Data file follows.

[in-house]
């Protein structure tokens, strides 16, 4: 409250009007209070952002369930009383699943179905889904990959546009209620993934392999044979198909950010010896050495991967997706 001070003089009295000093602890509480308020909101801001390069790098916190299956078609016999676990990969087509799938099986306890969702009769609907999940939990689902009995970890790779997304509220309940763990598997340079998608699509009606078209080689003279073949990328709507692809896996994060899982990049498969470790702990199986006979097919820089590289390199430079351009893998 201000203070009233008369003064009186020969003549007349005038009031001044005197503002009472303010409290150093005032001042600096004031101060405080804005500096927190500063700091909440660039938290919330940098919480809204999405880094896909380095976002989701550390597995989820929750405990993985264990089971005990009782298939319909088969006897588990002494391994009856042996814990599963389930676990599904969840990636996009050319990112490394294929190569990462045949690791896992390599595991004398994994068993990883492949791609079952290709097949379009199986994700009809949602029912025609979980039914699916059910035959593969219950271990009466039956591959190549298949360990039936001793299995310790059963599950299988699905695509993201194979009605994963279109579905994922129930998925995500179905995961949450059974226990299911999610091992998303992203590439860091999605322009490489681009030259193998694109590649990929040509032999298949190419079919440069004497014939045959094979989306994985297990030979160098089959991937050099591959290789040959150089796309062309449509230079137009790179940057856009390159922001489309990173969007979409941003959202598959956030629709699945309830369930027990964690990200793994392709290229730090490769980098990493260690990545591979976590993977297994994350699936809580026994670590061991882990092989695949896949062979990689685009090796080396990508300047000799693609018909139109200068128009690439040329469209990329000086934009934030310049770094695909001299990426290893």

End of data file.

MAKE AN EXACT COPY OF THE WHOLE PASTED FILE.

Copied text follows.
[in-house]
């Protein structure tokens, strides 16, 4: 409250009007209070952002369930009383699943179905889904990959546009209620993934392999044979198909950010010896050495991967997706 001070003089009295000093602890509480308020909101801001390069790098916190299956078609016999676990990969087509799938099986306890969702009769609907999940939990689902009995970890790779997304509220309940763990598997340079998608699509009606078209080689003279073949990328709507692809896996994060899982990049498969470790702990199986006979097919820089590289390199430079351009893998 201000203070009233008369003064009186020969003549007349005038009031001044005197503002009472303010409290150093005032001042600096004031101060405080804005500096927190500063700091909440660039938290919330940098919480809204999405880094896909380095976002989701550390597995989820929750405990993985264990089971005990009782298939319909088969006897588990002494391994009856042996814990599963389930676990599904969840990636996009050319990112490394294929190569990462045949690791896992390599595991004398994994068993990883492949791609079952290709097949379009199986994700009809949602029912025609979980039914699916059910035959593969219950271990009466039956591959190549298949360990039936001793299995310790059963599950299988699905695509993201194979009605994963279109579905994922129930998925995500179905995961949450059974226990299911999610091992998303992203590439860091999605322009490489681009030259193998694109590649990929040509032999298949190419079919440069004497014939045959094979989306994985297990030979160098089959991937050099591959290789040959150089796309062309449509230079137009790179940057856009390159922001489309990173969007979409941003959202598959956030629709699945309830369930027990964690990200793994392709290229730090490769980098990493260690990545591979976590993977297994994350699936809580026994670590061991882990092989695949896949062979990689685009090796080396990508300047000799693609018909139109200068128009690439040329469209990329000086934009934030310049770094695909001299990426290893």